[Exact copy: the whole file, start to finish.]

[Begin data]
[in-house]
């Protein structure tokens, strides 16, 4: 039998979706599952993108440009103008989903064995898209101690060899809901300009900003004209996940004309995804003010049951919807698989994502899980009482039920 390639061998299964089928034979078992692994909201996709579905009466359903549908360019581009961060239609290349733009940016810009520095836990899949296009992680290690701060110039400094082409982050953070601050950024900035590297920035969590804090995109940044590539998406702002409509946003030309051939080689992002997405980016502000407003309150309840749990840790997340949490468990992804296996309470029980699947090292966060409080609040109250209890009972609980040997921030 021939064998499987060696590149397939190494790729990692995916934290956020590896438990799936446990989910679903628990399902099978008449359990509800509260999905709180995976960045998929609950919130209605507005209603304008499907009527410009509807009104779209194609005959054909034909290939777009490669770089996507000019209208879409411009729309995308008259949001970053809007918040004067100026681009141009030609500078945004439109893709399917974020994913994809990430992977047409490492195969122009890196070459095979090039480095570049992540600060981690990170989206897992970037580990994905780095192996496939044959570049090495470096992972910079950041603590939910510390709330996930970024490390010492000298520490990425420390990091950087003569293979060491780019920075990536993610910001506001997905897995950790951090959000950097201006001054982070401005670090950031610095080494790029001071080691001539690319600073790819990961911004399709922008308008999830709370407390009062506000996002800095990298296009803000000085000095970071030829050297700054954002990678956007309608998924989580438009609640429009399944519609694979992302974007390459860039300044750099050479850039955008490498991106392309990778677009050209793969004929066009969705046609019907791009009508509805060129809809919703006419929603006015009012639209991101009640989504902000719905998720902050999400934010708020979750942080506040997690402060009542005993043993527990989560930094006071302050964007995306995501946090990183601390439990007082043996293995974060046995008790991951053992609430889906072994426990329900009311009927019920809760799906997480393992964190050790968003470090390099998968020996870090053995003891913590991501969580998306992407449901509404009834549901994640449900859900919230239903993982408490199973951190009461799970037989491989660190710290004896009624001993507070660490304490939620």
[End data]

[in-house]
């Protein structure tokens, strides 16, 4: 039998979706599952993108440009103008989903064995898209101690060899809901300009900003004209996940004309995804003010049951919807698989994502899980009482039920 390639061998299964089928034979078992692994909201996709579905009466359903549908360019581009961060239609290349733009940016810009520095836990899949296009992680290690701060110039400094082409982050953070601050950024900035590297920035969590804090995109940044590539998406702002409509946003030309051939080689992002997405980016502000407003309150309840749990840790997340949490468990992804296996309470029980699947090292966060409080609040109250209890009972609980040997921030 021939064998499987060696590149397939190494790729990692995916934290956020590896438990799936446990989910679903628990399902099978008449359990509800509260999905709180995976960045998929609950919130209605507005209603304008499907009527410009509807009104779209194609005959054909034909290939777009490669770089996507000019209208879409411009729309995308008259949001970053809007918040004067100026681009141009030609500078945004439109893709399917974020994913994809990430992977047409490492195969122009890196070459095979090039480095570049992540600060981690990170989206897992970037580990994905780095192996496939044959570049090495470096992972910079950041603590939910510390709330996930970024490390010492000298520490990425420390990091950087003569293979060491780019920075990536993610910001506001997905897995950790951090959000950097201006001054982070401005670090950031610095080494790029001071080691001539690319600073790819990961911004399709922008308008999830709370407390009062506000996002800095990298296009803000000085000095970071030829050297700054954002990678956007309608998924989580438009609640429009399944519609694979992302974007390459860039300044750099050479850039955008490498991106392309990778677009050209793969004929066009969705046609019907791009009508509805060129809809919703006419929603006015009012639209991101009640989504902000719905998720902050999400934010708020979750942080506040997690402060009542005993043993527990989560930094006071302050964007995306995501946090990183601390439990007082043996293995974060046995008790991951053992609430889906072994426990329900009311009927019920809760799906997480393992964190050790968003470090390099998968020996870090053995003891913590991501969580998306992407449901509404009834549901994640449900859900919230239903993982408490199973951190009461799970037989491989660190710290004896009624001993507070660490304490939620």